Hurricane warnings for Florida as Tropical Storm Nicole intensifies
Tropical Storm Nicole, currently spinning northeast of the Bahamas, is intensifying and is forecast to strike Florida as a hurricane late Wednesday.
Why it matters: The storm's large size, combined with an area of high pressure to its north, is likely to make it a far-reaching, high-impact event with damaging coastal flooding, dangerous winds and heavy rainfall across a broad region.
Driving the news: Nicole was near hurricane strength some 290 miles east of West Palm Beach as of 1am ET Wednesday. It was moving west-southwest at 11 mph with maximum sustained winds of 70 mph.
- Tropical storm conditions were beginning to spread across the northwestern Bahamas and portions of the east coast of Florida, the National Hurricane Center said in an update just before 1am ET.
- President Biden approved Florida's emergency declaration, ordering federal assistance "to supplement State, tribal, and local response efforts due to the emergency conditions resulting from Tropical Storm Nicole," the White House said in an emailed statement early Wednesday.
Threat level: Since it's evolving from a hybrid system into a tropical storm and eventually a hurricane, Nicole has a large wind field, which will come into play with the storm's impacts in Florida and further up the southeastern coast.
- Nicole is forecast to become a Category 1 hurricane as it traverses the northwest Bahamas and remain one at landfall on the east coast of Florida, somewhere between West Palm Beach and Cape Canaveral overnight Wednesday and into Thursday.
Yes, but: The landfall location is less important in the case of this storm, since its winds and coastal flooding will reach all the way to the coast of Georgia, bringing high surf, beach erosion, storm surge flooding, damaging winds and heavy rains.
- If Nicole comes ashore as a hurricane, it would be the latest such storm to strike Florida and among only a handful of storms to hit the U.S. this late in the season, according to Michael Lowry, a hurricane specialist and storm surge expert at WPLG-TV in Miami.
Zoom in: Republican Gov. Ron DeSantis on Monday declared a state of emergency in 34 counties "in an abundance of caution" to allow residents to prepare necessary resources in the event the storm gains strength.
- Mandatory evacuations have been issued for parts of Palm Beach and Volusia counties due to the storm surge flood threat. Voluntary evacuations are taking place in other counties.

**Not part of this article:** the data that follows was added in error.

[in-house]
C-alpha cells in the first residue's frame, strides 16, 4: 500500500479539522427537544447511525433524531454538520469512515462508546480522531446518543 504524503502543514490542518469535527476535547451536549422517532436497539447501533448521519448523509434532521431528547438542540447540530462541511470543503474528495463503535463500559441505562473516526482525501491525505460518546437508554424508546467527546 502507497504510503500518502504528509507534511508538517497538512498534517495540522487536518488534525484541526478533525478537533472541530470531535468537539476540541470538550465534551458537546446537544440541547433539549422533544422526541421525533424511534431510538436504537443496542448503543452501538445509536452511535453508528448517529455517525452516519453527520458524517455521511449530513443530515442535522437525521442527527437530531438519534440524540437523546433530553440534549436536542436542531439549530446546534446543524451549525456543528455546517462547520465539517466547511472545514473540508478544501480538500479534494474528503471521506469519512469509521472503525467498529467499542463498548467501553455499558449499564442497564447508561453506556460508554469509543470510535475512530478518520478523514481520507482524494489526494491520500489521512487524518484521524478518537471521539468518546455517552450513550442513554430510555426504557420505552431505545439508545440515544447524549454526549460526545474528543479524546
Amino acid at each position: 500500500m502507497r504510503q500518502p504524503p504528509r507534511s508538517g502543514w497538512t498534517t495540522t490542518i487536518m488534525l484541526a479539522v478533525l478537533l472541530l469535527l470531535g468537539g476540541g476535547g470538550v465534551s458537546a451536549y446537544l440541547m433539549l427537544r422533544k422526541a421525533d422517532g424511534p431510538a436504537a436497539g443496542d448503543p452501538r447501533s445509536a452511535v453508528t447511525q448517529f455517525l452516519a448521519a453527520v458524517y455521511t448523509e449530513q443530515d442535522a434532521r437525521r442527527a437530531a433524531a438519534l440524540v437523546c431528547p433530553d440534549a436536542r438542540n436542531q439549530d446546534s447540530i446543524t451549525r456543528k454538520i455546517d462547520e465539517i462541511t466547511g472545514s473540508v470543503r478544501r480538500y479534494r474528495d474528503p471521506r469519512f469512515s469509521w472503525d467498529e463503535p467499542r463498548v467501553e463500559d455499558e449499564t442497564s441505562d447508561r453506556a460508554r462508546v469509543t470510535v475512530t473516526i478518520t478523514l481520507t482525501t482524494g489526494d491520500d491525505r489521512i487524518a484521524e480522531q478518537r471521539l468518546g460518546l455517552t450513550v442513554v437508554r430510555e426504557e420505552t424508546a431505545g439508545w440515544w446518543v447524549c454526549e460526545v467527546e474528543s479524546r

- NASA is leaving its Artemis I rocket on the launch pad in Cape Canaveral to ride out the storm, but has postponed its Nov.14 launch attempt to Nov. 16.
- The massive rocket was designed to withstand winds up to 85 mph on the pad, NASA said in a statement. "Current forecasts predict the greatest risks at the pad are high winds that are not expected to exceed the SLS design," the agency said.
- Orlando International Airport has announced plans to close at 4pm ET on Wednesday.
The National Hurricane Center has issued a hurricane warning from Boca Raton to the Flagler-Volusia county line.
- A storm surge warning is also in effect from North Palm Beach, Florida to Altamaha Sound in Georgia, as well as from the mouth of the St. Johns River to Georgetown, Florida. Tropical storm and storm surge watches have been extended northward into portions of South Carolina, while much of central Florida is under tropical storm warnings.
- The NHC stated that hurricane conditions are possible in southeast to east-central Florida beginning late Wednesday or Wednesday night, while tropical storm conditions can be expected beginning Wednesday morning across a larger area of Florida and Georgia.
- "A dangerous storm surge is expected along much of the east coast of Florida and portions of coastal Georgia where a Storm Surge Warning is in effect," the NHC stated in a forecast discussion. "The storm surge will be accompanied by large and damaging waves."
Between the lines: NHC forecasters are cautioning against focusing on Nicole's exact track, stating the storm "is expected to be a large storm with hazards extending well to the north of the center, and outside of the cone, and affect much of the Florida peninsula and portions of the southeast U.S."
- Much of Florida, particularly areas along the east coast, will be threatened with urban and river flooding from the storm as well, given that it will be moving slowly across the state and then turning north towards the southeastern coast.
- Some areas that may see inland flooding, such as along the St. Johns River, are just beginning to recover from Hurricane Ian. This river is likely to rise significantly once again, potentially causing major flooding.
Go deeper: Hurricane Ian may have been Florida's costliest storm
Editor's note: This story has been updated throughout with new details about the storm's intensity and movement, along with NASA's Artemis I mission postponement.